The Church of England's minority Anglo-Catholic fringe congregates in the most deprived areas of the country, according to new research by a traditionalist grouping that suggests priests with Catholic leanings are disproportionately represented in the poorest boroughs.
Parishes associated with The Society, a highly conservative organisation within the CoE, make up just three per cent of the Church's 12,600 parishes but they make up nearly one-fifth of the poorest one per cent of parishes across the UK.
The vast majority of Anglo-Catholic parishes are in deprived areas and almost half of priests linked to The Society are in the poorest 10 per cent, according to the government's deprivation index. The research suggested that despite their overall minority, Anglo-Catholic priests congregate in poorer areas.
Anne Gray, the projects officer to The Society's Council of Bishops, said Catholic-leaning Anglican parishes had a 'starkly different' make-up to the broader CofE when it came to deprivation.
'Ministry and mission to the poor and deprived in Anglo-Catholic parishes is as much a hallmark of their commitment today as it was in the past,' she said.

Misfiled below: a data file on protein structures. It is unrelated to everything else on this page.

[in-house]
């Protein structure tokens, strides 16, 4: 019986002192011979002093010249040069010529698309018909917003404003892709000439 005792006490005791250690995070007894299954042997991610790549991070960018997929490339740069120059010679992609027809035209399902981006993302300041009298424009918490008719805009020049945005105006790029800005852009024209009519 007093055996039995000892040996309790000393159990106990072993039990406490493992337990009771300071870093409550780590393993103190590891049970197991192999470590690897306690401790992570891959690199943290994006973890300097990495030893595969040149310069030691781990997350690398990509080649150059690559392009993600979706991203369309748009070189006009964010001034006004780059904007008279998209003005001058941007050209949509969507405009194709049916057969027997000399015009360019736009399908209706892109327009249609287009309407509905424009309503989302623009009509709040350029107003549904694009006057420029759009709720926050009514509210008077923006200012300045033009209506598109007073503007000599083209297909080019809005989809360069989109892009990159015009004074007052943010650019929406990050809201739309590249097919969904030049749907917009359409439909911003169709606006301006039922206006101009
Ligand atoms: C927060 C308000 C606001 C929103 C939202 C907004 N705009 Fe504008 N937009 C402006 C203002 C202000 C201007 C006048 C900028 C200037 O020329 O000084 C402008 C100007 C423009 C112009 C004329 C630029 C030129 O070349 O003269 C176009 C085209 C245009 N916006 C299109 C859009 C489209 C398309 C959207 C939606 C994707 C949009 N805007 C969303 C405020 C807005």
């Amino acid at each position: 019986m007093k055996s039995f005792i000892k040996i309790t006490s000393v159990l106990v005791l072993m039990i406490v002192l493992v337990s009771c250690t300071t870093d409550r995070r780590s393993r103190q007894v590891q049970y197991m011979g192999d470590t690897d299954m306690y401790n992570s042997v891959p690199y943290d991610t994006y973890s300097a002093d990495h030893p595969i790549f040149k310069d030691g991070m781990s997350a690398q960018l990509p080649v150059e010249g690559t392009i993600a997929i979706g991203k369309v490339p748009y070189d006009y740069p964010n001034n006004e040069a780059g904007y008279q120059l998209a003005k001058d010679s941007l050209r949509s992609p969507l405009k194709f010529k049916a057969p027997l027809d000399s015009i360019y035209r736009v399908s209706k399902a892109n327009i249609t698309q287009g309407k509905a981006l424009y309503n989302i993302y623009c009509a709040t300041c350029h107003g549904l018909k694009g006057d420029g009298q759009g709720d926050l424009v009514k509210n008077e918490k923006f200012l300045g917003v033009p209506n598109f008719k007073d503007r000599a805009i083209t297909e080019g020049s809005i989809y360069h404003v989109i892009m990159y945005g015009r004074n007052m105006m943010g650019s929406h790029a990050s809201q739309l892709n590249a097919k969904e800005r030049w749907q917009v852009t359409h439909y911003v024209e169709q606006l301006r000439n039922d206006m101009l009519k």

'Most striking of all is when the spotlight is turned onto the one per cent most extremely deprived of all parishes – 126 of them nationally. Of these 126 parishes, 23 (18 per cent) are Society Bishops' Resolution parishes,' she added, speaking at The Society's National Assembly in central London on Saturday.
Father Ian McCormack, a vicar in the ex-mining parish of Grimethorpe in South Yorkshire, criticised the Archbishop of Canterbury's focus on numerical growth and said working in deprived areas was 'among the privileges of our priesthood, even though they may be immensely challenging at times'.
He said: 'But there are frustrations as well: we are no longer threatened with riots for lighting the candles on our altars, or with suspension for preaching the Real Presence in the Eucharist, as our Anglo-Catholic forebears were; but we are faced with a demand for 79.17 per cent of our income in parish share; with the need for a portfolio of policy documents so large that we've had to find new shelf space just to fit them all in, in a parochial setting where the reality is that some of the people I meet cannot read; and an ecclesiastical culture which sometimes seems to value numerical growth as the only possible gauge of success.'
He added: 'The Church of the poor must live up to her name and her birth-right, and work for the spiritual and physical well-being of the poor.'